Friday, March 12, 2010

Sin 1: Hamartano in Paul

I'm doing a word study this weekend on variants of the harmart- root:
  • hamartia - "sin"
  • hamartema - "sin"
  • hamartolos - "sinner"
  • hamartano - "to sin"
This post is the verb, hamartano, in the Pauline corpus. I am asking three questions:
1) What is the definition of sin?
2) What is the standard of sin (absolute, intention, etc.)? and
3) What is the basis of sin (what causes it)?

Hamartano appears 20 times in the Pauline corpus. The basic sense is "to do wrong," but one can do wrong in general (with either an implicit or explicit standard) or one can do wrong in relation to someone or something.

In 1 Corinthians, we find both senses. In 1 Corinthians 6:18 you do wrong toward your own body by sexual immorality. In 8:12, you do wrong toward your brothers and toward Christ by causing others to stumble. Intention is clearly an element in the action that leads to "wronging" your body, your brother, or Christ. At the same time, one may not have intended to do wrong toward these individuals. In that sense "sinning against" in these instances may or may not be intentional.

The wrongdoing, however, gives no sense of a standard of absolute perfection. This is "doing wrong against" in a fairly concrete, avoidable, and normal sense. In every case the sin is avoidable (note that one of the two instances of the word hamartema appears also in 6:18 and has the basic sense of "a wrong that has been done"; the other instance Romans 3:25, is similar).

The second group of "sinning" instances in 1 Corinthians are more general. A person who marries does not "do wrong," does not sin (7:28, 36). A standard is assumed here, although it is not concretely mentioned. Again, the act being examined is a fairly intentional, normal one, but the question of wrongdoing is not judged in terms of intent. And again, there is no sense of a standard of absolute perfection. Not sinning is quite possible.

The final reference in 1 Corinthians is 15:34, where Paul tells the Corinthians to stop sinning, to stop doing wrong. Clearly he believes this standard to be attainable. All the instances of sinning in 1 Corinthians, therefore, assume that it is possible not to sin, not to do wrong to Paul's satisfaction, not to do wrong against others.

By far most of the references to sinning as a verb are in Romans, as are most of Paul's references to sin. While we want to hold off on most of the references to the noun hamartia until the next post, some appear in the same context of the verb in Romans.

The first use of the verb is in Romans 2:12: "All who do wrong without law will also perish without law. But as many did wrong with the Law will be judged by way of the Law." This is a helpful verse, because it implies that the Jewish Law provides the criteria by which wrongdoing can be assessed in some way. In general, Jews thought it possible to keep the Law up to God's expectation. Paul himself calls his lawkeeping "blameless" before believing on Christ (Phil. 3:6). We will have to see, however, whether Paul holds to this normal standard of wrongdoing elsewhere.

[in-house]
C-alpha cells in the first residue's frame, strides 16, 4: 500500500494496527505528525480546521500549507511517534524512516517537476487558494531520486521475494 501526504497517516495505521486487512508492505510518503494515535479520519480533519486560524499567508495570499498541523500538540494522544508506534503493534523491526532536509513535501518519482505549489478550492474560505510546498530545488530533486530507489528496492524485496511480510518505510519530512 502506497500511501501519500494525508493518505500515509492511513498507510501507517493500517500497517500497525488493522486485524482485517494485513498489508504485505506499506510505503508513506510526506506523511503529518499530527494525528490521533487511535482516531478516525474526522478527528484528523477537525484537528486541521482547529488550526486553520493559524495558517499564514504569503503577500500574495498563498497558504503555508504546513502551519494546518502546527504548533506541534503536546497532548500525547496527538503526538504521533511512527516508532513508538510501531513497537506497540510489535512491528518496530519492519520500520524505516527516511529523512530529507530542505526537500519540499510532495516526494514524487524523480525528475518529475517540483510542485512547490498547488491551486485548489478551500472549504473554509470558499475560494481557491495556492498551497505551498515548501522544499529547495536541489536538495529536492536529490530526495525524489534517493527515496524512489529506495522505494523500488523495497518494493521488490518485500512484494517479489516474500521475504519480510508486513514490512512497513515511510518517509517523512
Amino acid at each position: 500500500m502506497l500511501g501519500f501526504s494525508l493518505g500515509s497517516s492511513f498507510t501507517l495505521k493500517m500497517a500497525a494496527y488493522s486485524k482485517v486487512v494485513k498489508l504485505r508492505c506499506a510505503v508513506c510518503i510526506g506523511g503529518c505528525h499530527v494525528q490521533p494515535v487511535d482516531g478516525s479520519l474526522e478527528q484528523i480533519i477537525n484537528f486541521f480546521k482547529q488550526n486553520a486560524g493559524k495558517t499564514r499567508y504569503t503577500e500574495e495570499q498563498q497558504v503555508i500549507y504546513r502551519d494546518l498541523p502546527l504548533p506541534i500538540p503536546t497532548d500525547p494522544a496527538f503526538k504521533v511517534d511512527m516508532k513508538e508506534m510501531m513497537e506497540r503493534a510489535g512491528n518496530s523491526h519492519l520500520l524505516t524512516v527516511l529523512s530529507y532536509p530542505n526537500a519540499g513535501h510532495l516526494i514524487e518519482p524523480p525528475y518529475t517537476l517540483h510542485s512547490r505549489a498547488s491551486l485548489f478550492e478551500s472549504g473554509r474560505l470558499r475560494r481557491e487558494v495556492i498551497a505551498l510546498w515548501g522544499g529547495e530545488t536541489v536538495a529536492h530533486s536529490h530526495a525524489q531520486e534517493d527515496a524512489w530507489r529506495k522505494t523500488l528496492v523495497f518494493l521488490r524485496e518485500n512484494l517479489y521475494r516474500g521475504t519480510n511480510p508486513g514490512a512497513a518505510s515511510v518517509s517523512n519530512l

We learn little of what the standard of doing wrong is from Romans 3:23 or 5:12. Certainly the wrongdoing of Adam in 5:12 was an intentional, avoidable act of wrongdoing. 5:14 may very well imply that those from Adam to Moses did wrong like Adam even though they did not have a clear command they knew they were violating. In this sense, their sin might not have been conscious violation. This, however, does not mean the standard was unattainable. These individuals simply did wrong perhaps without knowing it. Similar dynamics apply to 5:16.

Romans 6:15 assumes the same standard for wrongdoing--the Law in some way. But the assumption is that a person can in fact avoid doing wrong in this way.

We thus can summarize the use of the verb "to sin" in 1 Corinthians and Romans as having two basic senses. By far the dominant use is to do wrong, with the default standard being the Jewish Law in some way. A second use is to do wrong against someone or something. Whenever Paul talks about concrete acts of wrongdoing, these acts are always avoidable. That is to say, we find no sense that Paul's concrete standard is unattainable. The assumption is rather than one might very well not "do wrong" in these ways.

It is when Paul generalizes and makes overarching theological statements that we run into questions. Paul's concrete, individual mentions of sinning always seem to assume sin is avoidable. Yet all have sinned, and all those sinned from Adam to Moses. If sin were really avoidable, how could this be the case? Then we begin to fill in gaps as theologians, moving beyond what Paul actually says. We will pick up this thought in the next post.

The last three uses of the verb in the Pauline corpus are in Ephesians 4:26; 1 Timothy 5:20; and Titus 3:11. Ephesians says not to sin when you are angry. The implication is both that anger in itself is not a sin and that one can avoid doing wrong while being angry. 1 Timothy calls for public rebuking of those who sin, which implies both that sin is avoidable and that Christians are not to be "those who sin." Titus speaks of a particular type of person as one who sins, again, thus distinguishing this one who sins from Christians who do not sin.

In these three instances we again see that concrete acts of sin are treated as avoidable and sinning is not normal for a believer.

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